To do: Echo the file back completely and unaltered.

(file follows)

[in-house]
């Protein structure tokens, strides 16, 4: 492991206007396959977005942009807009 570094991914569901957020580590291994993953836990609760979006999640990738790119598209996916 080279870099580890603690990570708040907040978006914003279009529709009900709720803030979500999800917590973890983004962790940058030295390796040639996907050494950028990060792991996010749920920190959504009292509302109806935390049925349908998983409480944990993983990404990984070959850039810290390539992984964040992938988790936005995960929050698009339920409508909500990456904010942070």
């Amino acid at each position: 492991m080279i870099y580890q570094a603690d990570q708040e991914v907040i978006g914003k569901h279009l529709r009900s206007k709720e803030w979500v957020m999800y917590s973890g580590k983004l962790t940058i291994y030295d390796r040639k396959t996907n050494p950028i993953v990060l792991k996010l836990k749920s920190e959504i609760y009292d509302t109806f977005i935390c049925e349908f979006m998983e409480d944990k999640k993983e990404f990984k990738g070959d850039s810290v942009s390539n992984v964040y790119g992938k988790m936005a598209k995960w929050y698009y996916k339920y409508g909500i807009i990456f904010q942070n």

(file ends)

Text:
[in-house]
């Protein structure tokens, strides 16, 4: 492991206007396959977005942009807009 570094991914569901957020580590291994993953836990609760979006999640990738790119598209996916 080279870099580890603690990570708040907040978006914003279009529709009900709720803030979500999800917590973890983004962790940058030295390796040639996907050494950028990060792991996010749920920190959504009292509302109806935390049925349908998983409480944990993983990404990984070959850039810290390539992984964040992938988790936005995960929050698009339920409508909500990456904010942070």
């Amino acid at each position: 492991m080279i870099y580890q570094a603690d990570q708040e991914v907040i978006g914003k569901h279009l529709r009900s206007k709720e803030w979500v957020m999800y917590s973890g580590k983004l962790t940058i291994y030295d390796r040639k396959t996907n050494p950028i993953v990060l792991k996010l836990k749920s920190e959504i609760y009292d509302t109806f977005i935390c049925e349908f979006m998983e409480d944990k999640k993983e990404f990984k990738g070959d850039s810290v942009s390539n992984v964040y790119g992938k988790m936005a598209k995960w929050y698009y996916k339920y409508g909500i807009i990456f904010q942070n």